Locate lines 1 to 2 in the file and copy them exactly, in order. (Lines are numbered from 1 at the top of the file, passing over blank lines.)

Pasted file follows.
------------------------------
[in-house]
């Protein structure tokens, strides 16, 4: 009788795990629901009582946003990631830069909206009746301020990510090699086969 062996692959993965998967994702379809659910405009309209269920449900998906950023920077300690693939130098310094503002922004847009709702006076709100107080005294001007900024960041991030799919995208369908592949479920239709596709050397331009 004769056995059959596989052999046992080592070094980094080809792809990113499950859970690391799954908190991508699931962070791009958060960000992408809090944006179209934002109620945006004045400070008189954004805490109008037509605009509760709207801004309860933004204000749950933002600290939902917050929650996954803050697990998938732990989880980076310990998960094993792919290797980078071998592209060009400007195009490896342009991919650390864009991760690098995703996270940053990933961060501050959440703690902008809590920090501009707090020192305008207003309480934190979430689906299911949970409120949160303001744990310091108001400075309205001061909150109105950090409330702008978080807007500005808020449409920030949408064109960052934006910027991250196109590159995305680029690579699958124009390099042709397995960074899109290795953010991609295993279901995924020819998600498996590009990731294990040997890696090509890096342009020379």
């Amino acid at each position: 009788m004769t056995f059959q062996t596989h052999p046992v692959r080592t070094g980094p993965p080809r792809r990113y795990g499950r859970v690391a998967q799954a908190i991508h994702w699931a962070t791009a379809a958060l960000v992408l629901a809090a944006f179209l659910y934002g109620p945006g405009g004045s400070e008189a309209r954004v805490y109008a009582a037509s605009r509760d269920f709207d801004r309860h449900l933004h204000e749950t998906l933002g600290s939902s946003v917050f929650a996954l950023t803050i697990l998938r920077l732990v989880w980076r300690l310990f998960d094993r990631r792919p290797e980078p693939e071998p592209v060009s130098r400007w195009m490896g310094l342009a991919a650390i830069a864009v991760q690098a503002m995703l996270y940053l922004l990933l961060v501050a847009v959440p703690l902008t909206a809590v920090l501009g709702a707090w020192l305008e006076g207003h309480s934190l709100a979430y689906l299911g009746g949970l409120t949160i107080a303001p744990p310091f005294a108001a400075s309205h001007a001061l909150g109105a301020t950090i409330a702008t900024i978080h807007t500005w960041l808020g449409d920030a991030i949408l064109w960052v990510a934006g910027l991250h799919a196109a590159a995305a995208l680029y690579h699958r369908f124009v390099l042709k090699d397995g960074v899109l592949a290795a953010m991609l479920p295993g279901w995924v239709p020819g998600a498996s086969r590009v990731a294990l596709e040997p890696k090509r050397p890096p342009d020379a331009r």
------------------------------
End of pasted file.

[in-house]
């Protein structure tokens, strides 16, 4: 009788795990629901009582946003990631830069909206009746301020990510090699086969 062996692959993965998967994702379809659910405009309209269920449900998906950023920077300690693939130098310094503002922004847009709702006076709100107080005294001007900024960041991030799919995208369908592949479920239709596709050397331009 004769056995059959596989052999046992080592070094980094080809792809990113499950859970690391799954908190991508699931962070791009958060960000992408809090944006179209934002109620945006004045400070008189954004805490109008037509605009509760709207801004309860933004204000749950933002600290939902917050929650996954803050697990998938732990989880980076310990998960094993792919290797980078071998592209060009400007195009490896342009991919650390864009991760690098995703996270940053990933961060501050959440703690902008809590920090501009707090020192305008207003309480934190979430689906299911949970409120949160303001744990310091108001400075309205001061909150109105950090409330702008978080807007500005808020449409920030949408064109960052934006910027991250196109590159995305680029690579699958124009390099042709397995960074899109290795953010991609295993279901995924020819998600498996590009990731294990040997890696090509890096342009020379």